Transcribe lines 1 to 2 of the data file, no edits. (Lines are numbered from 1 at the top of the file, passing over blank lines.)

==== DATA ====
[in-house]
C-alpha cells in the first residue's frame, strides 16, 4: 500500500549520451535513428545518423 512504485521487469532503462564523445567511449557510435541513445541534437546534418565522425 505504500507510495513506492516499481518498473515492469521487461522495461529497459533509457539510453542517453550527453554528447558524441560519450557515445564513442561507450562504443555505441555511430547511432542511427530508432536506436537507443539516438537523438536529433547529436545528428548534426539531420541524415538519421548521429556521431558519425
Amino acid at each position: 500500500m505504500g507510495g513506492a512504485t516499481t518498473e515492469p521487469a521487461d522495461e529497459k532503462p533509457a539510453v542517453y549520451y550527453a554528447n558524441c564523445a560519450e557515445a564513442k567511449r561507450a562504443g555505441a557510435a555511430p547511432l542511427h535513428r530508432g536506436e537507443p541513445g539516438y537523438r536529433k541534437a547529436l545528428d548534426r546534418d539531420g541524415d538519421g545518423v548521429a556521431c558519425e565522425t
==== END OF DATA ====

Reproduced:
[in-house]
C-alpha cells in the first residue's frame, strides 16, 4: 500500500549520451535513428545518423 512504485521487469532503462564523445567511449557510435541513445541534437546534418565522425 505504500507510495513506492516499481518498473515492469521487461522495461529497459533509457539510453542517453550527453554528447558524441560519450557515445564513442561507450562504443555505441555511430547511432542511427530508432536506436537507443539516438537523438536529433547529436545528428548534426539531420541524415538519421548521429556521431558519425